Rep. Steve King, the former national co-chair of Ted Cruz’s presidential campaign and one of Congress’ most prominent conservatives, says he is not ready to support Donald Trump.

King said that six weeks ago, he and Cruz discussed how ultimately they would need to support whoever fulfilled the rules, or requirements, for securing the GOP nomination by the time the Republican National Convention in Cleveland takes place in mid-July.

But King said Trump would have to do much more than meet the technical aspects – namely the 1,237 delegates – of the GOP nomination. 

The Iowa congressman told Fox News Latino that as a conservative, he needs to be reassured that Trump would, among other things, treat the base of the Republican Party seriously and adhere to its principles regarding the rule of law, who appoints judges to federal courts, including the U.S. Supreme Court, who abide by the Constitution, and who respects the balance of powers.

“I’m not compelled to unconditionally endorse Donald Trump right now,” King said. “It’s up to Donald Trump to start the process of uniting the party now. The healing of this party cannot be done by anyone except Donald Trump.”

King said that his message to Trump is “I hope you’re convincing by the convention. I hope that by the time you get to Cleveland, you’ve met the conditions [for GOP support]. The conditions are to heal the party and pay attention to conservatives.”

Ted Cruz’s approach to how to handle Trump as the presumptive nominee, King said, will play a role in how he decides to proceed.

“I’ll see where Ted Cruz directs this,” he said. “He was the target of some of the most vicious attacks” by Trump.

“He’s more forgiving than I am.”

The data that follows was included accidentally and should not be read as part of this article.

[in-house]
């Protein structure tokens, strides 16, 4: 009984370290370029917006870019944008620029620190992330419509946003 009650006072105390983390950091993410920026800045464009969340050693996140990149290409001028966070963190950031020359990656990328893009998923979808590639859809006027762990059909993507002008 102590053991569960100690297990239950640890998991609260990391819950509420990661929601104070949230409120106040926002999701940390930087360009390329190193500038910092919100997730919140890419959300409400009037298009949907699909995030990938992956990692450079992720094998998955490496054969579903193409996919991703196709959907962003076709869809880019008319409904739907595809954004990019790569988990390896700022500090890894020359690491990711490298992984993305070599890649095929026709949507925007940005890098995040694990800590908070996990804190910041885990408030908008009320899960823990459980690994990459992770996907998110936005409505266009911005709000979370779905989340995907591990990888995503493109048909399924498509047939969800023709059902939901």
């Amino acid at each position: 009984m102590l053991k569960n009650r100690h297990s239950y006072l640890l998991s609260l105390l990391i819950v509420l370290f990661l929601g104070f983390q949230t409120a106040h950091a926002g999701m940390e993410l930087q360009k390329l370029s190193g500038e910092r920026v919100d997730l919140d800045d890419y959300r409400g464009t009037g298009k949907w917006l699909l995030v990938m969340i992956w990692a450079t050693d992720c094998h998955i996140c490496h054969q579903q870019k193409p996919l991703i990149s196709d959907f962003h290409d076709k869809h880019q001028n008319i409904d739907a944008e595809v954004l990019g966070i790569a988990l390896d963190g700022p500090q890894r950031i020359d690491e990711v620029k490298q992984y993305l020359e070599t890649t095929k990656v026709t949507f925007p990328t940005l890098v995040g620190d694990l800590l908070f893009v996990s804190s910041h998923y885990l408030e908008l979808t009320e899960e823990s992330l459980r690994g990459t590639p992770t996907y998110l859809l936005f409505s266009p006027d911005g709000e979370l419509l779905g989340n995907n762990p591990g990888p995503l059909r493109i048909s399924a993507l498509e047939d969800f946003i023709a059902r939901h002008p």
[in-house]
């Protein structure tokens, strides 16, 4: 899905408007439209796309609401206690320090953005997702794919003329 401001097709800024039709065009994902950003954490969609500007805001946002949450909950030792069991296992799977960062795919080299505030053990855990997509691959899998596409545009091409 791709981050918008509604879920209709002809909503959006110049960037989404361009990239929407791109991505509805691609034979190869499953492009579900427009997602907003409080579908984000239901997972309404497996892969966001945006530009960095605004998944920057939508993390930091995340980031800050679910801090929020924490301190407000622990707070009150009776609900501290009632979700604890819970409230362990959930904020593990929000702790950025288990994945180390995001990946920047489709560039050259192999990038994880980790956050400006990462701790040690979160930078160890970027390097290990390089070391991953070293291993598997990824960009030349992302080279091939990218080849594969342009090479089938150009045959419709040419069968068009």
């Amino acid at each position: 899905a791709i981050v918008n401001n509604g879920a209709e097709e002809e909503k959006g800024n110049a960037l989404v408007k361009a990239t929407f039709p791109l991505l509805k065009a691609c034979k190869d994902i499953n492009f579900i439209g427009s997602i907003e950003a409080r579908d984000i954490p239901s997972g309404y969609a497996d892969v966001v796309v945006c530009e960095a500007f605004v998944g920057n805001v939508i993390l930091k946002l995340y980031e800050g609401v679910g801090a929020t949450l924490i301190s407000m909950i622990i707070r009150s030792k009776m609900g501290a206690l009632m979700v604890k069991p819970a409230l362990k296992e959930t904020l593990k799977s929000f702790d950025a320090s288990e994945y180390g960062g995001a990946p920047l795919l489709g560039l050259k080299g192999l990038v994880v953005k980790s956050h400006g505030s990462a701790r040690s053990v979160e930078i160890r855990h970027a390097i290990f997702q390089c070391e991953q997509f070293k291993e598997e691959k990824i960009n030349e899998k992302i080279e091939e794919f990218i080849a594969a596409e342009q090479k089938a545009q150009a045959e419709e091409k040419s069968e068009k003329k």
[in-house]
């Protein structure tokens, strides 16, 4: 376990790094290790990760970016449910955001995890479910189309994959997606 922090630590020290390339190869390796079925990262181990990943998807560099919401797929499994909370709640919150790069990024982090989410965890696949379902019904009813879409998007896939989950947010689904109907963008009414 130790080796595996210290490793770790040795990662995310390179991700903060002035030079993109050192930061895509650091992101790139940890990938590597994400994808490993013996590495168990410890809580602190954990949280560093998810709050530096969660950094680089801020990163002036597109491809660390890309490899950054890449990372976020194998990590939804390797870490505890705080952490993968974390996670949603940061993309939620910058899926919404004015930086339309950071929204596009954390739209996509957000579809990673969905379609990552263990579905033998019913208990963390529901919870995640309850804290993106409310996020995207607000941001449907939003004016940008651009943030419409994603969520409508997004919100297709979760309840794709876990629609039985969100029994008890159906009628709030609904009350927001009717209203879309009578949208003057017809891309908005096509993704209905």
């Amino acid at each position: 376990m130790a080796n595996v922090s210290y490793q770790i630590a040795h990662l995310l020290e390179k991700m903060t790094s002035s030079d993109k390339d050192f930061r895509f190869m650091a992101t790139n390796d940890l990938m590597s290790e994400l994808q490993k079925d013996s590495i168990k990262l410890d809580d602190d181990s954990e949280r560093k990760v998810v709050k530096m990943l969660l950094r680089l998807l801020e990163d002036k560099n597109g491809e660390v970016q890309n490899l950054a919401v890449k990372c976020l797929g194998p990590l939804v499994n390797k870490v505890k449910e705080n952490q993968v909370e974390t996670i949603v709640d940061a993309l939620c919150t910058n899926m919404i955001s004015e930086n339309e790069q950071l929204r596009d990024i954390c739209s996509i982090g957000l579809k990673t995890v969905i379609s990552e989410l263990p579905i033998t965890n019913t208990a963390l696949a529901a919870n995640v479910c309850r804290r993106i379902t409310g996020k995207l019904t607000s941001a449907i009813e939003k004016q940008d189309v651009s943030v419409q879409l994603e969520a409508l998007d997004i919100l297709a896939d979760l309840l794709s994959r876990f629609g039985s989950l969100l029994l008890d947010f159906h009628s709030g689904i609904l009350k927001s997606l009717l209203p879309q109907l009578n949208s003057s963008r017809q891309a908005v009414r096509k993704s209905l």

King said Cruz’s decision about whether to support Trump will not define his own, but “I want to consider it.”

The congressman said he was blindsided by Cruz’s decision to drop out of the race.

“I was pinning 40 Vietnam veterans in Sioux City [Iowa] and I was halfway through when someone showed me the news on their iPhone,” King recalled. “It was a surprise to me, and a disappointment. But he is a man of conviction, and his conviction told him there was no path [to the nomination]. He has an extra ability to, in the middle of chaos, sort out the facts” and draw conclusions.”

Despite his many reservations about Trump, King does not embrace another “Stop Trump” effort, or one to find another candidate for the GOP nomination.

He focuses instead on challenging and pressing Trump to earn the GOP mantle and position of the party standard-bearer.

“In 2012, 5 million to 8 million conservatives were not motivated by Mitt Romney enough to go to the polls,” King said. “There are many more disillusioned by this nominee. Donald Trump has got to solve that.”

He’s heard Republicans say they’re going to burn their GOP registration card.

And he’s heard many fellow Republicans theorize that it might be not be so bad if the presumptive Democratic nominee, Hillary Clinton, were to win and lasted only one term.

“They think ‘Then we could elected someone like Ted Cruz,” King said. “I don’t subscribe to that. If you do that, I say, you’re turning the key to the kingdom to the people are on the side of what you were fighting against.”

Even a Donald Trump presidency, King said, would still have a Congress as final arbiter in most cases.

“It’s not as if with Donald Trump as president, conservatives would be out of having a say,” he said, adding that Paul Ryan appears to be a stronger House speaker than former Rep. John Boehner of Ohio had been.

Ryan appointed King to chair a House task force on executive powers. 

Ryan said in a CNN interview on Thursday that he is not ready to endorse Trump.

He said: "I hope to, and I want to. But I think what is required is to unify this party. And I think the bulk of the burden on unifying the party will have to come from our presumptive nominee."
Ryan said Trump has to "set aside bullying, set aside belittlement."

Trump mocked Ryan’s comment, saying he’s not ready to support the speaker. He also said "What is this about unity?"

"So many great endorsements yesterday, except for Paul Ryan!" Trump tweeted. "We must put America first and MAKE AMERICA GREAT AGAIN!"

"Paul Ryan said that I inherited something very special, the Republican Party," Trump tweeted in another post. "Wrong, I didn't inherit it, I won it with millions of voters!"

RNC chairman Reince Priebus said Friday that Ryan and Trump would meet next week to heal the rift between them.

Elizabeth Llorente is Senior Reporter for FoxNews.com, and can be reached at Elizabeth.Llorente@Foxnews.com. Follow her on Twitter @Liz_Llorente.